An insanely great language -- the best of lisp combined with 'C' and a little bit of Basic on the side! If you once loved to code but just can't find any enthusiasm for the art any more, try Python . If you can be revived, this will do it and if not, well such is life. My first and so far only endeavor in Python was both a learning project as well as a non-trivial application. What I wanted was a way to display chess games on the internet, formatted with a diagram. As a kind of secondary goal, I also wanted to learn about XML -- mostly to understand all of the hype/info-circus that surrounds it. As you can see, I've been moderately successful!
Every program can be thought of as the solution of a problem, in this case, how do you convert from a standard chess text file to a structured visual presentation on the web? Doesn't take too much thinking to realize that this is a parsing problem where the desired outcome is something along the lines of; regular input plus filter equals regular (transformed) output. The good news here is that all game files to be converted were already in a regular form— Portable Game Notation (text) or Portable Game Notation (html). PGN is a useful tagged based language to describe a chess game and in general is produced as the computer written output of an application that either or allows you to enter moves. Obviously there is no barrier to writing a .PGN file by hand, after all it is just a text file with a few rules. Usually however, it is easier to use some small program to do this, where things such as move checking and so on are done for you. At any rate, the results are nicely normalized and form reasonable input to a parser.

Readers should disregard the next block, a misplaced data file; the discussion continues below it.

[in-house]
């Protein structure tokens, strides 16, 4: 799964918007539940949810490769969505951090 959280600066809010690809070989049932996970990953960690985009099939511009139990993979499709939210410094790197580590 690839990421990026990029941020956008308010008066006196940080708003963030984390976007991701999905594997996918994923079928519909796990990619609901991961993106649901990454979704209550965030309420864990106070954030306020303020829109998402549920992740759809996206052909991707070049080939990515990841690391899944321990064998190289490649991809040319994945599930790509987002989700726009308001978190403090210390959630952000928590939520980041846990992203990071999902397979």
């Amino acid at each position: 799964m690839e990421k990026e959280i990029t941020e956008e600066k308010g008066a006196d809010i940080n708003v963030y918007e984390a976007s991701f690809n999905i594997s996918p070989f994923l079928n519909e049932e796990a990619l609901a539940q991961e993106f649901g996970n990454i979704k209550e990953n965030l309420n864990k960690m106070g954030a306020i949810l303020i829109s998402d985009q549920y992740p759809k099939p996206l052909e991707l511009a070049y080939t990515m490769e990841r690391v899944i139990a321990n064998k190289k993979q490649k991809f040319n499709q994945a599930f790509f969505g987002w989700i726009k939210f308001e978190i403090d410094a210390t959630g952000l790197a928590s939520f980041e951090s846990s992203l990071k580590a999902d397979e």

Before rushing ahead too far, it is time to remember that the first problem definition mentioned the word 'diagram'. This makes a large difference in what the parser needs to do. With this addition, a simple token identifier and classifier is not enough to do the work. To get a diagram, a program must know the current position, it must 'play' the game move by move, from start to finish. So -- functionally, the filter breaks down into three sections:
I'll get around to finishing this article at some point, in the mean time, here is a list of related links: